THE STRANGE POSSESSION OF MRS. OLIVER
The Strange Possession of Mrs. Oliver almost reads like a 1970s womens self-actualisation drama see other films of this period such as The Rain People (1969), Up the Sandbox (1972), Alice Doesnt Live Here Anymore (1974) and An Unmarried Woman (1978). It is the novel idea that possession which in every other film that followed The Exorcist was portrayed as something that makes people licentious, mouth obscenities and determined to shock instead becomes the fulcrum whereby Karen Black gets to escape from the thumb of her controlling husband and reclaims her sexuality. This represents a considerable watering down of the possession film for tv movie audiences where The Exorcist had vomiting, obscenities and crucifix masturbations, the most extreme this ever gets is Karen Black buying a sexy red dress with a low neckline and a blonde wig (and apparently throwing away her glasses).
I had problems with the dichotomy that the film creates here. Karen Black is initially portrayed as a meek housewife, bespectacled and conservatively dressed and not doing much to stand up for herself. After her apparent possession, she shucks this and starts to live. This creates a divide where you are entirely sure which side the film comes down on whether it sees Karen Black discovering her sexuality as a good thing or whether it considers that her rightful place should be being prim and proper and fulfilling her husbands wishes that she be a good breeder. By associating possession with her becoming more sexual and shucking the chains, the film invariably equates her repressed life with the side of good. Certainly, the thrust of sympathy in the film seems to be with her self-discovery. On the other hand, the ending has her back to her old self and seeking the comfort of her husbands arms once again. The films treatment of these divides is sufficiently ambiguous that you are not at all sure which way its sympathies fall.
In fact, everything in the film is so ambiguous that take the word possession out of the title and for much of the show you would not even have a genre film it would just be a work about a housewife who suddenly decides she is not happy with who she is and wants to change. There is never (until the end explanation) any agency given whereby Karen Black is supposed to become possessed.
The latter half of the film loses interest in the possession plot and traipses off along the lines of a typical ghost story of the era wherein Karen Black seems to be being guided by a vague supernatural force to solve a mystery in the past the disappearance of the girl whose personality now appears to be possessing her. The end explanation the film reaches is a major cheat. [PLOT SPOILERS] Here we learn that the title lied to us and there no possession at all. In fact, there does not even appear to be any supernatural agency at work either. Rather we learn that Miriam and Sandy were best friends (and improbably enough looked so identical that they could pass for one another), that Miriam was then killed by Sandys possessive boyfriend. This caused Sandy to go into the type of psychological fugue state that you only get in movies, mentally erased all knowledge of who she was and adopted Miriams personality and identity. (The flashback does not exactly make it clear what happened). Aside from ones annoyance about the fact that the film cheated massively in leading us to believe we are watching a possession film, this seems ridiculously contrived.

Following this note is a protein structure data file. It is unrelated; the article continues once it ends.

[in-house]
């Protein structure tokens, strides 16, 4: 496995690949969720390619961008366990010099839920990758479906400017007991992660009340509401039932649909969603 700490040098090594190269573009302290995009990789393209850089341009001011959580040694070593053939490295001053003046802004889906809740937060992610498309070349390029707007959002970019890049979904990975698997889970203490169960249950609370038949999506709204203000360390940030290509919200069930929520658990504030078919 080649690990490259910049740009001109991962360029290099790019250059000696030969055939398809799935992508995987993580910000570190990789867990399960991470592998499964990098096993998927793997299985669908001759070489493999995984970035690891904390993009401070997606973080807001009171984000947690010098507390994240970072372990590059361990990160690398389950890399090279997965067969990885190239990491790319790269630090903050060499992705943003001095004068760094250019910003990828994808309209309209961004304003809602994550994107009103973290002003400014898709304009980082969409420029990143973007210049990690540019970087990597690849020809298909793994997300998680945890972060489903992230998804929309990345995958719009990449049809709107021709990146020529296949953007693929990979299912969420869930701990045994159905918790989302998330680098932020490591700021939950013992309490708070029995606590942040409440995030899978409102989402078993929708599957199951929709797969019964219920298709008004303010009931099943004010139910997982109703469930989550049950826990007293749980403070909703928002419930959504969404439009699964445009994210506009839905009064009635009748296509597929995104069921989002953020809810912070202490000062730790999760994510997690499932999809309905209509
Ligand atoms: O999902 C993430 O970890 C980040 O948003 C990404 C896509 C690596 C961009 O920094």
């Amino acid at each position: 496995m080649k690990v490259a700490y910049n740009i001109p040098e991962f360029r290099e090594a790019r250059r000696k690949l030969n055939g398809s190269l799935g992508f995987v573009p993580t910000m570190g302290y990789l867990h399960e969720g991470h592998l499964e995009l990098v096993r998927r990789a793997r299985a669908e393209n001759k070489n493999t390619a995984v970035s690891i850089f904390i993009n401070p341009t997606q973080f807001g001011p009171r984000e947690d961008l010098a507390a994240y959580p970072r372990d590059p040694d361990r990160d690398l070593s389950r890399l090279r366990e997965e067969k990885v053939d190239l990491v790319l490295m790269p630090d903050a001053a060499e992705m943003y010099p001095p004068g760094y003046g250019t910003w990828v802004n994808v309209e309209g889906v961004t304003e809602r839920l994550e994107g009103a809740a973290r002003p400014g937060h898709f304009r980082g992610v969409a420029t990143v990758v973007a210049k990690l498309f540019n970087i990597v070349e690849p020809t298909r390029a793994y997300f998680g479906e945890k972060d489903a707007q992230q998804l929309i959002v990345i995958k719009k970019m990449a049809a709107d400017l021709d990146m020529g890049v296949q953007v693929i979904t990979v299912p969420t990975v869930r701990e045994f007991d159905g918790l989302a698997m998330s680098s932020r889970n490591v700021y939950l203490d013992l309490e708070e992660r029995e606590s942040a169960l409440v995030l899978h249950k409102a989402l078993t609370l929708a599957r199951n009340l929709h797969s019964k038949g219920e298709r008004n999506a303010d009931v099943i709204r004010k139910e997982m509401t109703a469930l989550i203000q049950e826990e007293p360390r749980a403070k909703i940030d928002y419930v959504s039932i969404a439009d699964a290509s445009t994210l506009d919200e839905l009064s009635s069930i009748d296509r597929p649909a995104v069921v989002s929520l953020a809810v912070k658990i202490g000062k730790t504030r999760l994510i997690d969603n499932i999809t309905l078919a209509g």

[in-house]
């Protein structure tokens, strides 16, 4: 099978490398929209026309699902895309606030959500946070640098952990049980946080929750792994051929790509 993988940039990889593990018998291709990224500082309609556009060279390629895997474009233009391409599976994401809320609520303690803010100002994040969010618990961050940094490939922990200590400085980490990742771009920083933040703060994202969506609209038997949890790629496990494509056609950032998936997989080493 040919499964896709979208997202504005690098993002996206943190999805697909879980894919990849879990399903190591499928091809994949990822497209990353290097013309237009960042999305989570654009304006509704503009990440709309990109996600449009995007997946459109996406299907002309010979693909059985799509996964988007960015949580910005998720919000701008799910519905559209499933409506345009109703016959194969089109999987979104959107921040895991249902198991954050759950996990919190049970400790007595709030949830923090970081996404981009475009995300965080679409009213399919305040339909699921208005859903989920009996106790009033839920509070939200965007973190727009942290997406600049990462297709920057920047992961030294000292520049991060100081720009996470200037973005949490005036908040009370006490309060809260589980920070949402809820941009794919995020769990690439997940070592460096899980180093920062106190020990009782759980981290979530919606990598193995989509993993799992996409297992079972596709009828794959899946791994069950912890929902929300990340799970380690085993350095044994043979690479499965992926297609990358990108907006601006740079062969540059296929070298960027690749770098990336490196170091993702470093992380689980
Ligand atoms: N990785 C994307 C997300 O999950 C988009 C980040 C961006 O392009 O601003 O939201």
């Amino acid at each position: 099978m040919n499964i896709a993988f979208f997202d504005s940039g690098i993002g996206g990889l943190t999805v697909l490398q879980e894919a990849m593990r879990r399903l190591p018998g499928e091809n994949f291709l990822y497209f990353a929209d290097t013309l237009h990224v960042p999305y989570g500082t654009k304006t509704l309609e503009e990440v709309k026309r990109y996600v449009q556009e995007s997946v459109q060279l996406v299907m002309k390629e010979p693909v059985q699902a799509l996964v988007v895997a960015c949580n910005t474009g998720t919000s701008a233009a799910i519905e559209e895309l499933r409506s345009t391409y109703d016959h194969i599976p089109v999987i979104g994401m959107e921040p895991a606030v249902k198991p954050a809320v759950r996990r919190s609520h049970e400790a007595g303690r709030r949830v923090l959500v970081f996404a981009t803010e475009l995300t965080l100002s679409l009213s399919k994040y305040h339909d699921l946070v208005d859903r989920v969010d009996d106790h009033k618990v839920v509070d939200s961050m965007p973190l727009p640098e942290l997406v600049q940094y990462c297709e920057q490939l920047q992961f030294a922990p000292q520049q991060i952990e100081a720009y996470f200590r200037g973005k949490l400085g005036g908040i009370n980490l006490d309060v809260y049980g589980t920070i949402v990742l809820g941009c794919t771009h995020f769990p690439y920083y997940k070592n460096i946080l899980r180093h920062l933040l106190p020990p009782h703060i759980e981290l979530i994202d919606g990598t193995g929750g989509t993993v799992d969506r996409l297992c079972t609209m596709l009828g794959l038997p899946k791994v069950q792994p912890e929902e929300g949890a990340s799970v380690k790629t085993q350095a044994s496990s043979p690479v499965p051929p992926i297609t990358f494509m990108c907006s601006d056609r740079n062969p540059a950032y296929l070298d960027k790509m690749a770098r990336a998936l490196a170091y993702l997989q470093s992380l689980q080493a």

Gordon Hesslers other genre works include:- The Oblong Box (1969), Scream and Scream Again (1969), Cry of the Banshee (1970), Murders in the Rue Morgue (1971), the classic fantasy film The Golden Voyage of Sinbad (1973), the tv movie Scream Pretty Peggy (1973), Kiss Meets the Phantom of the Park/Kiss in the Attack of the Phantom (1978) and the ghost story The Girl in a Swing (1988).
Richard Mathesons other genre works include:- The Incredible Shrinking Man (1957) based on his own novel, Roger Cormans Edgar Allan Poe adaptations The House of Usher/The Fall of the House of Usher (1960), Pit and the Pendulum (1961), Tales of Terror (1962) and The Raven (1963), the Jules Verne adaptation Master of the World (1961), the occult film Night of the Eagle/Burn, Witch, Burn (1961), the Corman-produced morticians comedy The Comedy of Terrors (1963), The Last Man on Earth (1964) based on his novel I Am Legend (1954) concerning a world taken over by vampires, the Hammer psycho-thriller The Fanatic/Die, Die, My Darling (1965), the classic Hammer occult film The Devil Rides Out/The Devils Bride (1968), the historical biopic De Sade (1969), Steven Spielbergs first film Duel (1971), The Night Stalker (1972) and The Night Strangler (1973) tv movies, the haunted house film The Legend of Hell House (1973), the tv adaptation of Dracula (1974), the tv movies Scream of the Wolf (1974), The Stranger Within (1974), Trilogy of Terror (1975), Dead of Night (1977), the tv adaptation of Ray Bradburys The Martian Chronicles (1980), the time travel romance Somewhere in Time (1980) from his own novel, Jaws 3-D (1983), Twilight Zone The Movie (1983), and numerous classic episodes of The Twilight Zone, Thriller and Star Trek. Works based on his novels and stories are The Omega Man (1971) from his I Am Legend, the afterlife fantasy What Dreams May Come (1998), the fine ghost story Stir of Echoes (1999), I Am Legend (2007), The Box (2009) and Real Steel (2011).